It's an extra step, but it can save you a headache.

By Lauren Wellbank
October 14, 2020
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A stud finder is what its name implies: a device that can locate the studs that were used during the construction of your home. Unlike the empty spaces between them that are often filled with insulation and wiring, your wall studs are solid pieces of wood that are better equipped for holding the heavier objects you might want to hang on your wall, like art, shelves, and anchors for furniture. Since they are covered by drywall, it can be hard to know exactly where they are located—which is where a stud finder, which can help you uncover them, comes in. But when all is said and done, are they truly necessary? Here, an expert weighs in.

An Extra Step That Pays Off

Using a stud finder may seem unnecessary, but it's probably one of the most important steps when it comes to hanging anything substantial on the wall, says Anna Kroesser of Kroesser + Strat Design, LLC. "When you hang something heavy on the wall that isn't on a stud, you risk drilling into sheetrock. The artwork may be too heavy and the wall alone can't support it," she explains. This can result in the weight of the object slowly pulling the screw out of the wall over time—or worse, sending it crashing to your floor after it's been hung.

Alternatives to Studs

Sometimes the placement of a stud doesn't match up with your vision, and you need to find another way to make sure your screws and nails stay put. This is when you turn to wall anchors, an additional piece of plastic or metal that keeps your screws and nails secure within sheet rock and dry wall. But they aren't a one-size-fits-all solution. "Wall anchors can really do the job for light-medium weight wall hangings," Kroesser explains. "Smaller pieces of artwork or tapestry will usually be okay with these." There are certain things, however, that need to be on the stud, like television mounts, sconces, and curtain rods, she adds.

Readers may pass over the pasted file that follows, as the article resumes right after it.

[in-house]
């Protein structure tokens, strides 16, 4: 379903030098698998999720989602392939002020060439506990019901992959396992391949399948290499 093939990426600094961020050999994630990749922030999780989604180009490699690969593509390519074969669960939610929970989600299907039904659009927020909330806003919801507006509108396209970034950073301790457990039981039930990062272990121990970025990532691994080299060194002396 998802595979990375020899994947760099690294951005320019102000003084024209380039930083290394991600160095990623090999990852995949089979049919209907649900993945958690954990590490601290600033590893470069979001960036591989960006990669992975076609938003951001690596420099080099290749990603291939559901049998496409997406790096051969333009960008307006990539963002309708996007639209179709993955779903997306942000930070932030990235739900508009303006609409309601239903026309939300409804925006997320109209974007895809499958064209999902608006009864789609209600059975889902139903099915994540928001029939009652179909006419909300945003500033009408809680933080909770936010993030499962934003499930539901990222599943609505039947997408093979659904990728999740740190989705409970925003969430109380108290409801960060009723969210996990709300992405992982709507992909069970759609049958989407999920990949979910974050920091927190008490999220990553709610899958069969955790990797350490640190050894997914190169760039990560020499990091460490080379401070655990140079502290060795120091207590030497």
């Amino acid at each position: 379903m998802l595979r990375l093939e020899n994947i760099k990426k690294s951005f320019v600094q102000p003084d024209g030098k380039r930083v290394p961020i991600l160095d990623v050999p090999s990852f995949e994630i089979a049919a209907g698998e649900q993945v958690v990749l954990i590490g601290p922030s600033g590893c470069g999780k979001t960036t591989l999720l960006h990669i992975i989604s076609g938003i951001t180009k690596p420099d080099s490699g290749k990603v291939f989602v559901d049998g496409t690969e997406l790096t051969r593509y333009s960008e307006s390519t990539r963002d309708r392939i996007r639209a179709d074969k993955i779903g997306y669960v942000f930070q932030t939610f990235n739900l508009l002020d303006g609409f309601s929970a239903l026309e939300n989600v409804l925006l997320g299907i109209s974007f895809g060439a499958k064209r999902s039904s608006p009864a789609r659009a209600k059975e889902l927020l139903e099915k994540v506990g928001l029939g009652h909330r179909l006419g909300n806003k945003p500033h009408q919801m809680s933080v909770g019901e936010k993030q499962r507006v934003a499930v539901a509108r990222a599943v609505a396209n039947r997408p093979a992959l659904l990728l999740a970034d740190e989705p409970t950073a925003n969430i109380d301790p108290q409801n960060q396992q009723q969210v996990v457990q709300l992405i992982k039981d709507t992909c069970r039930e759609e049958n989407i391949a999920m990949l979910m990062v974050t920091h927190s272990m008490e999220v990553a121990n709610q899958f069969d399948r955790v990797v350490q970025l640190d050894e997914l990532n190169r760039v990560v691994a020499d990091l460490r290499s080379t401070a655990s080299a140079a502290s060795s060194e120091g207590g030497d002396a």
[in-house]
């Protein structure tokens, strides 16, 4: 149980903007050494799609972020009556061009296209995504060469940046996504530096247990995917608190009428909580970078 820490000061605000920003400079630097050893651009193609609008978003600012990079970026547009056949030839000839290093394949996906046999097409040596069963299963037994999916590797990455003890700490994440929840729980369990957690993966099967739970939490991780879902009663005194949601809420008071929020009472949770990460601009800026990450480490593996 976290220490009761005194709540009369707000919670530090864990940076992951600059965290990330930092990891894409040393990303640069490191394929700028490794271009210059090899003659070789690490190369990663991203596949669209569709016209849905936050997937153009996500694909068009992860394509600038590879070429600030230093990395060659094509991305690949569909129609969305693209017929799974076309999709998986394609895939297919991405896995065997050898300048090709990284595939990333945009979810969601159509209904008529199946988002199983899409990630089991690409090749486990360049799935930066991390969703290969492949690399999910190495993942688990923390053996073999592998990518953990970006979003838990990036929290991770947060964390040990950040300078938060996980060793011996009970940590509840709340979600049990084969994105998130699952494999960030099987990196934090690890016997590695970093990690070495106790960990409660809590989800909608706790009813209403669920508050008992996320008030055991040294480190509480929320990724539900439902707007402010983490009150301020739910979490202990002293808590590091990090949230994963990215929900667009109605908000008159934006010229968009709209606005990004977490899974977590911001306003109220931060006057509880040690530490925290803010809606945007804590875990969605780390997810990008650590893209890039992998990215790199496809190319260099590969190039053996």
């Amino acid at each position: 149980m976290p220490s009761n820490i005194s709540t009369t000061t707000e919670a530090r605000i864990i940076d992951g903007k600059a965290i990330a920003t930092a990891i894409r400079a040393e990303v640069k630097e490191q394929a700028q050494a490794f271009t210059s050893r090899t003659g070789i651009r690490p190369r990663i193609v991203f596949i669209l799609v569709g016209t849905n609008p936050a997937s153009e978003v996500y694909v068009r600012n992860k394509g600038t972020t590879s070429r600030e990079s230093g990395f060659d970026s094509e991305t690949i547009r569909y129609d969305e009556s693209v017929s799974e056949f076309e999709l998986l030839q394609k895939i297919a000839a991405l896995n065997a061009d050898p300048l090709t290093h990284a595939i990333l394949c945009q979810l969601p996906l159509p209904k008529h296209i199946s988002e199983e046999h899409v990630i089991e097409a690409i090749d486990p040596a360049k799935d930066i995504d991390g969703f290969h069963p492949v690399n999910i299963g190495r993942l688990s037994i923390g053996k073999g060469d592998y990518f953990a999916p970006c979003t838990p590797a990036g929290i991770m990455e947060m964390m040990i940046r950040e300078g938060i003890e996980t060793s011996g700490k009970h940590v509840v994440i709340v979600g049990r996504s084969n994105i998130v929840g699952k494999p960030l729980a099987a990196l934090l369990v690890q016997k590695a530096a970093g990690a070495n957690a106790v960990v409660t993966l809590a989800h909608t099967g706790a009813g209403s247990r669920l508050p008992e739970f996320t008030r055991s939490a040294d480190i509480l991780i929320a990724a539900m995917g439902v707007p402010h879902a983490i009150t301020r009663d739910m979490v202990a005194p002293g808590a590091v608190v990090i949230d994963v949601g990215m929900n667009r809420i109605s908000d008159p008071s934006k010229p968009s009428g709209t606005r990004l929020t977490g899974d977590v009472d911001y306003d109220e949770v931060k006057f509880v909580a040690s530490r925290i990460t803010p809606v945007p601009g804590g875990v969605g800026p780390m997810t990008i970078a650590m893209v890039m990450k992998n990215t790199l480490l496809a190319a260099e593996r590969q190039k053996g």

Stud Finder Types

Not all stud finders are created equal. "Some measure the edge and others the center," Kroesser says, adding that it's important to make sure you know which your finder does. "If it's an edge, you'll need to mark each edge to find the center of the stud," she says. "If you only mark one side, you could risk drilling into its edge." Also, make sure to place the stud finder on the wall before you turn it on. Otherwise, the stud finder will calibrate to the air, not the wall.

Be Sure to Double-Check Your Device

No matter how good your model, stud finders aren't foolproof. "Sometimes, the tool can be tricked into reading piping or ductwork—and you definitely don't want to drill into those," explains Kroesser. She suggests marking the recommended spot and then looking for another one approximately 16 inches away to confirm that what the device has found is indeed a stud.

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